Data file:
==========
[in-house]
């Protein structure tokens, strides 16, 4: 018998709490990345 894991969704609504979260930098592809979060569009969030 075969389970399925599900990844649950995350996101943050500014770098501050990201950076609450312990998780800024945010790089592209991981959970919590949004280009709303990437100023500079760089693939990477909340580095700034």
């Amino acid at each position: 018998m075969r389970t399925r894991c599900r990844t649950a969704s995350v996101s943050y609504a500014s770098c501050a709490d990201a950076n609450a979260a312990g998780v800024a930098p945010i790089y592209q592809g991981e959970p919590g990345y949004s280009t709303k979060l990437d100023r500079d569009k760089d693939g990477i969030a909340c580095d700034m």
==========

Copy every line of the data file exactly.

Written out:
[in-house]
């Protein structure tokens, strides 16, 4: 018998709490990345 894991969704609504979260930098592809979060569009969030 075969389970399925599900990844649950995350996101943050500014770098501050990201950076609450312990998780800024945010790089592209991981959970919590949004280009709303990437100023500079760089693939990477909340580095700034």
């Amino acid at each position: 018998m075969r389970t399925r894991c599900r990844t649950a969704s995350v996101s943050y609504a500014s770098c501050a709490d990201a950076n609450a979260a312990g998780v800024a930098p945010i790089y592209q592809g991981e959970p919590g990345y949004s280009t709303k979060l990437d100023r500079d569009k760089d693939g990477i969030a909340c580095d700034m």